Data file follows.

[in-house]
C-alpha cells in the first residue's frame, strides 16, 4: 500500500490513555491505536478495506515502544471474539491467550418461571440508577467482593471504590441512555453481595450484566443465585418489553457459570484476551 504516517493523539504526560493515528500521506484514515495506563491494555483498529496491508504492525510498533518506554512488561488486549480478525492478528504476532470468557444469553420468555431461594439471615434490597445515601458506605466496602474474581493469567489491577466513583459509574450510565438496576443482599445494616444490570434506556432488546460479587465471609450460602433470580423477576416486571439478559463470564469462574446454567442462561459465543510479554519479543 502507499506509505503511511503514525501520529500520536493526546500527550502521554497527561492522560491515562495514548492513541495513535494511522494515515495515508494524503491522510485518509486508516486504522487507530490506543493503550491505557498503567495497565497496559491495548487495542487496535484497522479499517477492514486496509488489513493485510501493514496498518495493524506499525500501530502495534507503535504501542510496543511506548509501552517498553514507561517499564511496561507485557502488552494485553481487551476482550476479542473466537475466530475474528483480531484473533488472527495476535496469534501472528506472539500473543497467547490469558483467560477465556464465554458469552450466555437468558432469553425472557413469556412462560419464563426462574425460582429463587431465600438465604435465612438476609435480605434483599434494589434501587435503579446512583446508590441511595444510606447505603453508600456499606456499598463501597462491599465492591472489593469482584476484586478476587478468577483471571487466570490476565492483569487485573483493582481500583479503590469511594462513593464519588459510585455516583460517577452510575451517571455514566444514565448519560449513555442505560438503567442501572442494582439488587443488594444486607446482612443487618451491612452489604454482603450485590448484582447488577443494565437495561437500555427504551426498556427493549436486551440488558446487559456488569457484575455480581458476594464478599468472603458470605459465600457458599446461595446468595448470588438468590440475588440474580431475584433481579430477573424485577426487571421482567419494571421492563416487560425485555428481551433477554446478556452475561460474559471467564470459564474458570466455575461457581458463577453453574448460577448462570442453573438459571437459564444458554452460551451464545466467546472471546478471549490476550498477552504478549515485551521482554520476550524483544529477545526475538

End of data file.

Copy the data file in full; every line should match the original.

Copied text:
[in-house]
C-alpha cells in the first residue's frame, strides 16, 4: 500500500490513555491505536478495506515502544471474539491467550418461571440508577467482593471504590441512555453481595450484566443465585418489553457459570484476551 504516517493523539504526560493515528500521506484514515495506563491494555483498529496491508504492525510498533518506554512488561488486549480478525492478528504476532470468557444469553420468555431461594439471615434490597445515601458506605466496602474474581493469567489491577466513583459509574450510565438496576443482599445494616444490570434506556432488546460479587465471609450460602433470580423477576416486571439478559463470564469462574446454567442462561459465543510479554519479543 502507499506509505503511511503514525501520529500520536493526546500527550502521554497527561492522560491515562495514548492513541495513535494511522494515515495515508494524503491522510485518509486508516486504522487507530490506543493503550491505557498503567495497565497496559491495548487495542487496535484497522479499517477492514486496509488489513493485510501493514496498518495493524506499525500501530502495534507503535504501542510496543511506548509501552517498553514507561517499564511496561507485557502488552494485553481487551476482550476479542473466537475466530475474528483480531484473533488472527495476535496469534501472528506472539500473543497467547490469558483467560477465556464465554458469552450466555437468558432469553425472557413469556412462560419464563426462574425460582429463587431465600438465604435465612438476609435480605434483599434494589434501587435503579446512583446508590441511595444510606447505603453508600456499606456499598463501597462491599465492591472489593469482584476484586478476587478468577483471571487466570490476565492483569487485573483493582481500583479503590469511594462513593464519588459510585455516583460517577452510575451517571455514566444514565448519560449513555442505560438503567442501572442494582439488587443488594444486607446482612443487618451491612452489604454482603450485590448484582447488577443494565437495561437500555427504551426498556427493549436486551440488558446487559456488569457484575455480581458476594464478599468472603458470605459465600457458599446461595446468595448470588438468590440475588440474580431475584433481579430477573424485577426487571421482567419494571421492563416487560425485555428481551433477554446478556452475561460474559471467564470459564474458570466455575461457581458463577453453574448460577448462570442453573438459571437459564444458554452460551451464545466467546472471546478471549490476550498477552504478549515485551521482554520476550524483544529477545526475538